Trimethoprim Sulfamethoxazole

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Continuing Education Activity

Trimethoprim/sulfamethoxazole, also known as co-trimoxazole and can be abbreviated in the following ways: SXT, TMP-SMX, TMP-SMZ, or TMP-Sulfa. It is an antimicrobial used to treat and prevent many bacterial infections. This drug is very cost affordable and used for many types of illnesses. The FDA-Approved indications include acute infective exacerbation of chronic bronchitis, otitis media in pediatrics only, travelers diarrhea for treatment and prophylaxis, urinary tract infections, shigellosis, pneumocystis jirovecii, pneumonia/pneumocystis carinii pneumonia (PJP/PCP), and toxoplasmosis, both as prophylaxis and treatment. There are also non-FDA-approved indications. This activity outlines the indications, mechanism of action, methods of administration, important adverse effects, contraindications, toxicity, and monitoring, of TMP-SMX, so providers can direct patient therapy where necessary for infections as part of the interprofessional team.


  • Identify the antimicrobial mechanism of action of trimethoprim/sulfamethoxazole, focusing on each component individually and the synergism of the combination.
  • Summarize the approved indications for initiating antimicrobial therapy with trimethoprim/sulfamethoxazole.
  • Outline the potential adverse events associated with trimethoprim/sulfamethoxazole.
  • Explain interprofessional team strategies for improving care coordination and communication to properly use trimethoprim/sulfamethoxazole to improve patient outcomes in infectious disease.


Trimethoprim/sulfamethoxazole, also known as co-trimoxazole and can be abbreviated in the following ways: SXT, TMP-SMX, TMP-SMZ, or TMP-sulfa.[1][2] It is an antimicrobial used to treat and prevent many bacterial infections. In 1974, TMP/SMX healthcare professionals began prescribing the medication, and the drug is now on the list of the World Health Organization's (WHO) essential medicines.[3] This drug is very cost affordable and used for many types of illnesses.[4]

The FDA-Approved Indications

  • Acute infective exacerbation of chronic bronchitis
  • Otitis media in pediatrics only
  • Travelers diarrhea for treatment and prophylaxis
  • Urinary tract infections
  • Shigellosis
  • Pneumocystis jirovecii pneumonia/Pneumocystis carinii pneumonia (PJP/PCP) both prophylactic and treatment
  • Toxoplasmosis both prophylactic and treatment

The Non-FDA Approved Indications

  • Prophylaxis in HIV-infected individuals
  • Acne vulgaris
  • Listeria
  • Melioidosis
  • Pertussis (whooping cough)
  • Staphylococcus aureus infections, including methicillin-resistant Staphylococcus aureus (MRSA)
  • Tuberculosis
  • Whipple disease
  • Isosporiasis
  • Malaria
  • Community-acquired pneumonia

Mechanism of Action

Sulfamethoxazole is a sulfonamide (antimicrobial drug class) that works directly on the synthesis of folate inside microbial organisms, e.g., bacteria. Sulfamethoxazole achieves this directly as a competitor of p-aminobenzoic acid (PABA) during the synthesis of dihydrofolate via inhibition of the enzyme dihydropteroate synthase. Trimethoprim is a direct competitor of the enzyme dihydrofolate reductase, resulting in its inhibition, which halts the production of tetrahydrofolate to its active form of folate. The combination of these two agents is meant to create a synergistic anti-folate effect; tetrahydrofolate is a necessary component for synthesizing purines required for DNA and protein production. When used alone, these drugs only act in a bacteriostatic manner. However, when used in the combination of sulfamethoxazole-trimethoprim, they block two steps in the bacterial biosynthesis of essential nucleic acids and proteins, thus can be bactericidal, e.g., urine.[5]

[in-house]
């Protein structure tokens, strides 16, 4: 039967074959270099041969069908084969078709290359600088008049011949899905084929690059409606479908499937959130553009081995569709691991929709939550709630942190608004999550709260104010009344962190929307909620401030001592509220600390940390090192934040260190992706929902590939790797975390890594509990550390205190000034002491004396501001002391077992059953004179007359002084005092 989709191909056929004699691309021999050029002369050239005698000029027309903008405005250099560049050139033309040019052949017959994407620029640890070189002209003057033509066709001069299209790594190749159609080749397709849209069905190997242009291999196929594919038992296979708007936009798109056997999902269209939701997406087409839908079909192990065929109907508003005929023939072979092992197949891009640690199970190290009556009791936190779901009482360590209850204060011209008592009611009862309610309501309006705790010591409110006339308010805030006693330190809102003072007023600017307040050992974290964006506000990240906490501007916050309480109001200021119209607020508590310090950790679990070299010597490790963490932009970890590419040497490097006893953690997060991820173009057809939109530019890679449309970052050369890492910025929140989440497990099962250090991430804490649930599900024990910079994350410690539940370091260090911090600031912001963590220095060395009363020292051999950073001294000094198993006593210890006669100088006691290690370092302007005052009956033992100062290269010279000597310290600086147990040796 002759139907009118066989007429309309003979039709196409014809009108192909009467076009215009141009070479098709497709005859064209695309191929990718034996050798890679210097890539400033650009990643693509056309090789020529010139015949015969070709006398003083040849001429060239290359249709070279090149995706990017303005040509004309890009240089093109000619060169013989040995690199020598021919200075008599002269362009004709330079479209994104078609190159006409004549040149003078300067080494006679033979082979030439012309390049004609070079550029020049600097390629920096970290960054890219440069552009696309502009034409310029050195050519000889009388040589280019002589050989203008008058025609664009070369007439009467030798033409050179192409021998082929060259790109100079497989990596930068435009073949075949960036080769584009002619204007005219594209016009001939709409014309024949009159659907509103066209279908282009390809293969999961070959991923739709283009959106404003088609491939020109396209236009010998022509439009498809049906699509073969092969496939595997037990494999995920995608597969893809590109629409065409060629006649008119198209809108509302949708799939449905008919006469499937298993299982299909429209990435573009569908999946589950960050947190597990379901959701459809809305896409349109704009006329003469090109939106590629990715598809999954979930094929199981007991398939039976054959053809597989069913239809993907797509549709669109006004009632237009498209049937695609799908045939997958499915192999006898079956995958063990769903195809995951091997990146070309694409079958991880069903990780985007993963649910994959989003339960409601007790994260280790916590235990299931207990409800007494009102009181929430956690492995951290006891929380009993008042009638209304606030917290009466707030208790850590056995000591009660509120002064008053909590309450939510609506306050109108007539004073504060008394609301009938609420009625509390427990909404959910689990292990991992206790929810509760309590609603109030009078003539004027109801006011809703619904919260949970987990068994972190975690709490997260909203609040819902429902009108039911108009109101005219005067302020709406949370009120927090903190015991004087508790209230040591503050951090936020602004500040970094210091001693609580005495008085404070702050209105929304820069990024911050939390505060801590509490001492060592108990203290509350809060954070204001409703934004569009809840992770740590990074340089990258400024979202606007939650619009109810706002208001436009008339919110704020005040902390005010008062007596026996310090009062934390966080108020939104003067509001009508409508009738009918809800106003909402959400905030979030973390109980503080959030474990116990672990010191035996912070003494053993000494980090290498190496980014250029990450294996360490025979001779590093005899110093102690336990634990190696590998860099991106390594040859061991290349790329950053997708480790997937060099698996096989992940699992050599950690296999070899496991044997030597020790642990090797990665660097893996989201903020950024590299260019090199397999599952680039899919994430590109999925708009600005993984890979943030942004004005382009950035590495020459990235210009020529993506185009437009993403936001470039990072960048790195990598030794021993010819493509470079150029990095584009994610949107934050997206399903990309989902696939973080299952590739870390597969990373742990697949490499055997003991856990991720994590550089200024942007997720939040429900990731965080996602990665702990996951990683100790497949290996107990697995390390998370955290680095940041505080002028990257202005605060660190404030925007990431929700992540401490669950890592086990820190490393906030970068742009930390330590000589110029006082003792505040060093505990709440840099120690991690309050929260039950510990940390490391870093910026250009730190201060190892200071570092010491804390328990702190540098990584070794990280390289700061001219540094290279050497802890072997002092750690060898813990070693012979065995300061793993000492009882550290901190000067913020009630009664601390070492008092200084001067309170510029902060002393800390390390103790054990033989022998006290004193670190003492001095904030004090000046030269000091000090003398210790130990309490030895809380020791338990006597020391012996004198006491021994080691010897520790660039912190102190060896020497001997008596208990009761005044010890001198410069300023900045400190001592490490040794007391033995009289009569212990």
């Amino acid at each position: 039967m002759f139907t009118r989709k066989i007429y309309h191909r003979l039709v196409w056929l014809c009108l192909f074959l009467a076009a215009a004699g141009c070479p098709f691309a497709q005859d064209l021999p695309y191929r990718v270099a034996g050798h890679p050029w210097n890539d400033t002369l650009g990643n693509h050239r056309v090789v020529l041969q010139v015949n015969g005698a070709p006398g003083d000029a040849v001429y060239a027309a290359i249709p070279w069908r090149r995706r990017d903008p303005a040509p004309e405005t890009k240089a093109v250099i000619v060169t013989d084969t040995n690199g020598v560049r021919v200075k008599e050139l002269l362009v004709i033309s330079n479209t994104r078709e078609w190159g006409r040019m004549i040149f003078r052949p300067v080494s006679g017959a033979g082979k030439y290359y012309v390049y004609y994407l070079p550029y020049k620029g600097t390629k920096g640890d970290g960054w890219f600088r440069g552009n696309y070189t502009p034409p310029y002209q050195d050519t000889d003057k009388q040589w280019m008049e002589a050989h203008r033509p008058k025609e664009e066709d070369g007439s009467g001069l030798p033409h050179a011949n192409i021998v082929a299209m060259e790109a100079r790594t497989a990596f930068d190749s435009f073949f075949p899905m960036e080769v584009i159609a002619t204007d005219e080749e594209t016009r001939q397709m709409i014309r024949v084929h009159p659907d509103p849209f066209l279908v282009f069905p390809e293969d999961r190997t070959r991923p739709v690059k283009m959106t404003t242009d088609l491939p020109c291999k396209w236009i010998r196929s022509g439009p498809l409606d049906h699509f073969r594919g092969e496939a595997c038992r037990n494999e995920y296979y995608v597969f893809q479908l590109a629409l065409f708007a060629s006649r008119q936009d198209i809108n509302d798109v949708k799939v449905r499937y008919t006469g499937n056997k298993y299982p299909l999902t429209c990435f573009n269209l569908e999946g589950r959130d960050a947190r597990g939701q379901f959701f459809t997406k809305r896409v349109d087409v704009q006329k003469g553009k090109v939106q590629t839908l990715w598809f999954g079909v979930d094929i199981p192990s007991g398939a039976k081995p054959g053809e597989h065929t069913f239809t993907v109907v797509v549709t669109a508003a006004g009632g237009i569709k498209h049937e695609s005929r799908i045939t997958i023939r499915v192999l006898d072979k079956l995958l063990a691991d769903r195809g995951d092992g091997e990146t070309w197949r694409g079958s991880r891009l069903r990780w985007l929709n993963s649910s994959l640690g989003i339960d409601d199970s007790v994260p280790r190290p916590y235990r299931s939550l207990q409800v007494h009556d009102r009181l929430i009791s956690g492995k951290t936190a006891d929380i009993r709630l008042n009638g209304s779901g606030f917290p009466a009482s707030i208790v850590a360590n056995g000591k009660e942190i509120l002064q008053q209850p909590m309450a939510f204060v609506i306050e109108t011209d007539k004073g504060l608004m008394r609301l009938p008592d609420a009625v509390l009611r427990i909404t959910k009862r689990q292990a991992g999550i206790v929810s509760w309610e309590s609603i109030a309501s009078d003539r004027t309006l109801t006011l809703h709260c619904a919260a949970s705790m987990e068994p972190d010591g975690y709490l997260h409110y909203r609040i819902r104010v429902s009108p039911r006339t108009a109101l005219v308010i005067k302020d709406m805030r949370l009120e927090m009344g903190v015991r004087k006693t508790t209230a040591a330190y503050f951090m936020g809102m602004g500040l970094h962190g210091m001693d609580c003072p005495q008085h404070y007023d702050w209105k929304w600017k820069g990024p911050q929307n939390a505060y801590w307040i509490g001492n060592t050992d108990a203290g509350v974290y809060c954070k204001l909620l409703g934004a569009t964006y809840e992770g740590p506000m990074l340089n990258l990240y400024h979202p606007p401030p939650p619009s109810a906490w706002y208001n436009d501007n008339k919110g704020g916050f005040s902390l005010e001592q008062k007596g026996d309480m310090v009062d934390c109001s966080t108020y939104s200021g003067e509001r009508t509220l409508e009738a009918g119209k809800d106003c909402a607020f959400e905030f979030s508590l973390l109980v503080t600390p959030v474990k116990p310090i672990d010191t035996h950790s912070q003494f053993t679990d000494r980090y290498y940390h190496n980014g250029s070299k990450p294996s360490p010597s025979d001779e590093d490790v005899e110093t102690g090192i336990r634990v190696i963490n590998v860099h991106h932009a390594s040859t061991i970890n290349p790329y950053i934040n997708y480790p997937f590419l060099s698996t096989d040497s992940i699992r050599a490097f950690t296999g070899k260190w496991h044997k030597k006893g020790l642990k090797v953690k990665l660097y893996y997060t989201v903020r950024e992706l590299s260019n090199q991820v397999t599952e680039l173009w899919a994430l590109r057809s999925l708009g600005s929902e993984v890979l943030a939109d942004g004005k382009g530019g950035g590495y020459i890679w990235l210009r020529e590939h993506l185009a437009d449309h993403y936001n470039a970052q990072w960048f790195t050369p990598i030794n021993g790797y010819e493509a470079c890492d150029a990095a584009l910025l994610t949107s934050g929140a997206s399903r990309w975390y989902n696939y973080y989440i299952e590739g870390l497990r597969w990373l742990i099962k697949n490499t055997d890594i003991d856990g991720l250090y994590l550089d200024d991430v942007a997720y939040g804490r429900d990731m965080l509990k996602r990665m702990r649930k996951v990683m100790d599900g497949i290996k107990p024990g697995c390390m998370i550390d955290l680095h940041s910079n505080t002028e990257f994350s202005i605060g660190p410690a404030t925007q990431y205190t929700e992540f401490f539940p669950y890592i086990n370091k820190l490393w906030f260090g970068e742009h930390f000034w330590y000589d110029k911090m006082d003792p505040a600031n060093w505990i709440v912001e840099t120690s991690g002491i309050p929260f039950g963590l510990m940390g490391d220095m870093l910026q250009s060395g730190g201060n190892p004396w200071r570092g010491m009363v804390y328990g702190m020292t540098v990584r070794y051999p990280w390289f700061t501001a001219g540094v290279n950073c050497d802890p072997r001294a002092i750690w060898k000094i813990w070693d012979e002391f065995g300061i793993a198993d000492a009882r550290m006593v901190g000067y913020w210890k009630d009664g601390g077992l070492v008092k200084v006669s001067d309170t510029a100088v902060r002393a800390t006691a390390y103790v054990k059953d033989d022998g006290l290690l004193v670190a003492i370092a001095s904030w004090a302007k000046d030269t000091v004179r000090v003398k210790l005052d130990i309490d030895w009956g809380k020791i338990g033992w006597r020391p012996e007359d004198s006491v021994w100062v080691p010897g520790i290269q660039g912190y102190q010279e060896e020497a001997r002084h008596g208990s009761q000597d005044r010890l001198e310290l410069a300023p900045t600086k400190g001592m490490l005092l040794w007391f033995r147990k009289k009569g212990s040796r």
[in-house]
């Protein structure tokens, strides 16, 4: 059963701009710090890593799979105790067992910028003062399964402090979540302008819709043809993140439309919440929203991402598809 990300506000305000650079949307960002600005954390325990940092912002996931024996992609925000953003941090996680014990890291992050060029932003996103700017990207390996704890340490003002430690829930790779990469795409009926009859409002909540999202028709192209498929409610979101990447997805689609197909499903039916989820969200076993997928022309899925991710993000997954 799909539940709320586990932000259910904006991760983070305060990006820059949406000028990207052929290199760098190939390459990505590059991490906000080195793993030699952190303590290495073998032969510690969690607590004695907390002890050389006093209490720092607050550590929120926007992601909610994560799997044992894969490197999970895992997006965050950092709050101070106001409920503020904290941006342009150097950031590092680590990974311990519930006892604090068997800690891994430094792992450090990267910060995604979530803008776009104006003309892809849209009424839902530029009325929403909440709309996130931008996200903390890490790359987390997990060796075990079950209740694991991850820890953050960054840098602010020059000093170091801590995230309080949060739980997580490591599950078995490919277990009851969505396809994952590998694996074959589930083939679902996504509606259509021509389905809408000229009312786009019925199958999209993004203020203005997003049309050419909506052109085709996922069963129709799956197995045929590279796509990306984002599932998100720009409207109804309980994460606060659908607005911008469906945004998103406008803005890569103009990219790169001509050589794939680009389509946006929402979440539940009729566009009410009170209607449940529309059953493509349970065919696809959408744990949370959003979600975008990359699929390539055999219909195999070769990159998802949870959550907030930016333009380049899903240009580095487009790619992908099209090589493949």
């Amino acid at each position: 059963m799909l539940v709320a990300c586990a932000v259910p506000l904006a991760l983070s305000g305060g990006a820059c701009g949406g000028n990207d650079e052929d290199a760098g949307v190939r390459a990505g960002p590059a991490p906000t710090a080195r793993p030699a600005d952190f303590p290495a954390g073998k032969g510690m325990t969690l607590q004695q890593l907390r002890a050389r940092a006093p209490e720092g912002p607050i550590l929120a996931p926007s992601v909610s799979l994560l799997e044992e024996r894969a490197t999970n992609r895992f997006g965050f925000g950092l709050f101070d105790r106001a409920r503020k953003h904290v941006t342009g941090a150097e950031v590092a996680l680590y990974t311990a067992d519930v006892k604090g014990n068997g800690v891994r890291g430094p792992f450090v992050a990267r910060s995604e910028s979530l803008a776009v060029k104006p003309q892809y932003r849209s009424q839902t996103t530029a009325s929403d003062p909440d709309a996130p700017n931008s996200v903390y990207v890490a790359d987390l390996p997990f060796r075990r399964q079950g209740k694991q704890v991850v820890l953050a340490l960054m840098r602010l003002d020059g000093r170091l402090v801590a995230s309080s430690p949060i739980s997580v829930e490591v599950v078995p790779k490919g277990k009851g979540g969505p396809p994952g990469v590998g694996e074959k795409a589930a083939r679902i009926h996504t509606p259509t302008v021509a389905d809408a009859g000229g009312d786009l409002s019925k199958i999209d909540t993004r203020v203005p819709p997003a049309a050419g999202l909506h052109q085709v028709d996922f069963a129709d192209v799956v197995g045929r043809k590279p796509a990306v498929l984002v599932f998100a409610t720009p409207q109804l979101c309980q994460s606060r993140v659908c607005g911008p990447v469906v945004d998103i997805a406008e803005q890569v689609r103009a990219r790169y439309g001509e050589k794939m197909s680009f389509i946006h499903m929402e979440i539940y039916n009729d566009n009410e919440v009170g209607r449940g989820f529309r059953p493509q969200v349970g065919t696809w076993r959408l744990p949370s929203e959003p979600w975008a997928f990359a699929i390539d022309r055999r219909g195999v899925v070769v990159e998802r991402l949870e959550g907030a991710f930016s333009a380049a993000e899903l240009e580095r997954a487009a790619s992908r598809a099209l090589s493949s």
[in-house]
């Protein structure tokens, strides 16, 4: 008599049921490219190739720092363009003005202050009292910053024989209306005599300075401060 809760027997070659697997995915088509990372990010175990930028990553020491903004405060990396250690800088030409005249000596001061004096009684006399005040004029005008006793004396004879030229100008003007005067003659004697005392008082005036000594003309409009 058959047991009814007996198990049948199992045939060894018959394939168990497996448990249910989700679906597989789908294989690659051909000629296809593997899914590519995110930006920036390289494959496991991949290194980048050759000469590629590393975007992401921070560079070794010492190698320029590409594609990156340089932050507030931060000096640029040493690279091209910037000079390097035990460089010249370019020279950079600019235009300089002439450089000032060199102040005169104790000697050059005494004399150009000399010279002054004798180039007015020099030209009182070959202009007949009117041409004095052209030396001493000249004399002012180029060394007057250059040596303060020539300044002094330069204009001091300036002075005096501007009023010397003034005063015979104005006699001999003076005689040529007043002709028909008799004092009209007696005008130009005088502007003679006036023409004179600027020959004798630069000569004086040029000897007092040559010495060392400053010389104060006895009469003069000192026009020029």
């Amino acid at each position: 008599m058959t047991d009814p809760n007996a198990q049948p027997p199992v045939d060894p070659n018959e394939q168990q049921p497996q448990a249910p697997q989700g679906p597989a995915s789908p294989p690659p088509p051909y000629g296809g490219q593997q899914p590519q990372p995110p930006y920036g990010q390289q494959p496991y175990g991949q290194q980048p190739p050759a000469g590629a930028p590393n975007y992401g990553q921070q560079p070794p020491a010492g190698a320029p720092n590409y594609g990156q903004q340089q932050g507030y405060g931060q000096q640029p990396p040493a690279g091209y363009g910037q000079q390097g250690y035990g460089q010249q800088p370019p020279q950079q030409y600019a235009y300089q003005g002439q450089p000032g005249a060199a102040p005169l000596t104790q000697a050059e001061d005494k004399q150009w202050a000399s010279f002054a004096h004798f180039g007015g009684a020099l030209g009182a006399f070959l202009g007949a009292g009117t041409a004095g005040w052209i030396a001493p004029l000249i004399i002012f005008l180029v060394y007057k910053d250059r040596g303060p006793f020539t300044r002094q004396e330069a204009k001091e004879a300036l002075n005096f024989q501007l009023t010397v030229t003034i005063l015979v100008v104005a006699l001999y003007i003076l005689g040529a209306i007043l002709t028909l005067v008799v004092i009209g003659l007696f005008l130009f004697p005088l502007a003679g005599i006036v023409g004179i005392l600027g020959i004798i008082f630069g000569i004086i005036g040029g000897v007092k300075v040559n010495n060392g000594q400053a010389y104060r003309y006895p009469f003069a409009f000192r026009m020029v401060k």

Sulfamethoxazole is hepatically metabolized by the CYP450 system; it is a CYP2C9 inhibitor. Its half-life is 6 to 12 hours, increasing to between 20 and 50 hours in renal failure. Trimethoprim has a half-life of 8 to 10 hours, is minimally metabolized in the liver, and is primarily excreted in the urine, essentially unchanged.


Sulfamethoxazole/trimethoprim may be administered orally without regard to meals. However, it is best to take it with at least 8 ounces of water. It also has an intravenous formulation. The choice of oral or intravenously varies both on the type of infection/or type of prophylactic use. It should not be administered intramuscularly. Patients with impaired renal function must have calculated dosing regimens based on renal function, as listed below. Administration of the two drugs is in a 1 to 5 ratio (trimethoprim:sulfamethoxazole) as a tablet formulation; this is so when they enter the body, their concentration throughout the blood/tissues is 1 to 20, which is the peak synergistic desired effect ratio of the two drugs in combination.[6]

Bacterial Infections

Oral dosage in adults and children weighing 40 kg (88 pounds) or more should have a single tablet of 800 mg of sulfamethoxazole and 160 mg of trimethoprim every 12 hours for 10 to 14 days. Children 2 months and older must have a weight-adjusted dosage.

Treatment of Pneumocystis jirovecii Pneumonia/Pneumocystis carinii Pneumonia

Adults/children, two months of age and older: The dose is also weight adjusted. Usually 75 to 100 mg per kilogram of body weight for sulfamethoxazole and 15 to 20 mg per kilogram of body weight for trimethoprim each day for 14 to 21 days.[6]

Prevention of Pneumocystis jirovecii pneumonia/ pneumocystis carinii pneumonia

In adults, 800 mg of sulfamethoxazole and 160 mg of trimethoprim is given once a day. In children two months of age and older, dosages are determined by body size.[6]

Traveler's Diarrhea

In adults, 800 mg of sulfamethoxazole and 160 mg of trimethoprim every 12 hours for five days. For children two months and older, use and dosage vary.

Chronic Bronchitis

For acute exacerbations due to strains of Streptococcus pneumoniae or Haemophilus influenzae, one tablet of 800 mg of sulfamethoxazole and 160 mg of trimethoprim every 12 hours for 10 to 14 days.[7]